to remember are those linked to an image or an emotion. “But there is no need to overdo it,” stresses Restak. “A simple plot with half a dozen characters can also be very stimulating.”
Speaking of memories, I vividly remember a popular statement printed on t-shirts and tote bags at past library conferences: “So many books, so little time.” As I look to my own reading future, I’m reassured that reading all the fiction I want is time well spent. But, as the tagline suggests, time can be hard to come by in today’s frenetic, connected world full of distractions and responsibilities, and reading a good novel to many probably seems like a luxury.
However, it’s important to take the time to read fiction, says Restak. And he practices what he preaches. He really made time to read fiction while working in medical school and in his residencies, he says. And amid his busy research and writing schedule, he still sets aside time to read novels.
“I’ve always prioritized time spent reading fiction,” Restak says. “When I was in medical school, I read The Alexandria Quartet in the evening just before bedtime. Sometimes I could only manage part of a chapter and sometimes just a page or two, but I kept going and finished that job.
Recently, says Restak, he read the count of Monte Cristo with his wife and enhanced the experience by also listening to the audiobook. “I find an audiobook to be good for writing and maintaining an active writing career,” he explains. “As you listen to the book, you can imagine how the author probably wrote it in terms of paragraphs and punctuation, and it’s easy to verify these things by looking at the book while listening to the audio version.”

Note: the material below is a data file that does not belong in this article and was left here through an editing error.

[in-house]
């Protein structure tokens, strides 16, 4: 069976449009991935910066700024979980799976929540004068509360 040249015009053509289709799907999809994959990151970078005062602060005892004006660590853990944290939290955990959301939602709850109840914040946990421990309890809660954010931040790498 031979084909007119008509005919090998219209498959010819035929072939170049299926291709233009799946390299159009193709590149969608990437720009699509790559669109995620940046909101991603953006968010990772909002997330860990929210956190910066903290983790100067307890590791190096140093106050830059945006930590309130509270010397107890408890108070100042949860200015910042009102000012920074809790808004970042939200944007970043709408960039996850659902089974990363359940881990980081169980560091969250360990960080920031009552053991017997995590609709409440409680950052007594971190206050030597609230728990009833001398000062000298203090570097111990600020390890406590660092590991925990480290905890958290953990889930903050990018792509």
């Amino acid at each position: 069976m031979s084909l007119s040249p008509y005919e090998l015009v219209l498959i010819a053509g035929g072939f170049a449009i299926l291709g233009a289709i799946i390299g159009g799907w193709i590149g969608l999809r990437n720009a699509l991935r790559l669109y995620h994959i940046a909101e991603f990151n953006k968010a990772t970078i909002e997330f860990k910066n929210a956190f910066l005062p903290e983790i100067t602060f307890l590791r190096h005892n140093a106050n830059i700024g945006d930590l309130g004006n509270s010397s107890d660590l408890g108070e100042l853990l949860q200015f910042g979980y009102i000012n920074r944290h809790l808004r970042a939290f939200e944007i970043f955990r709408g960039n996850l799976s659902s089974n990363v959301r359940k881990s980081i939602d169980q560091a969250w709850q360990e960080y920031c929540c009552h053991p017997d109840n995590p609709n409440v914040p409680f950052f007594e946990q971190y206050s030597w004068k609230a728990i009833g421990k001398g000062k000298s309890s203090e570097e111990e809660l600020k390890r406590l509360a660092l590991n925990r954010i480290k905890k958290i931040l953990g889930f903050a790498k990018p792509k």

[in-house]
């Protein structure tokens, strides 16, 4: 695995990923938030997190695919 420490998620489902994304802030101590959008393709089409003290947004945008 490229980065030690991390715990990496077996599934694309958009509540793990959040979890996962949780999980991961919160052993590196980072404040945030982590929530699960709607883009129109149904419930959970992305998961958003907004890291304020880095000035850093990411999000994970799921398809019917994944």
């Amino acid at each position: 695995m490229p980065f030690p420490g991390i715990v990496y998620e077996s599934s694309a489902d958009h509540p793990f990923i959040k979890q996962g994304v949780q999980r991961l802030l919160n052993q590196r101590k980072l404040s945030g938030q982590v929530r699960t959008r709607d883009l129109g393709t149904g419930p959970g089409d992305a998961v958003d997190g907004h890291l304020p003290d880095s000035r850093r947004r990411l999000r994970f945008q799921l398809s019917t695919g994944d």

Additionally, Restak recognizes that libraries and librarians have always had an important role to play in getting people to read. “I think libraries have a role to play in motivating older people to become readers,” he adds.
So there you have it, doctor’s orders: read more fiction. Take the time to read more fiction. Do you have a patron who only wants to read fiction? Go ahead, make them happy. And why not add audio books to enhance the experience? It’s a medical prescription I’m glad to have, and the librarians will be eager to fill.
A version of this article appeared in the 10/10/2022 issue of Weekly editors under the title :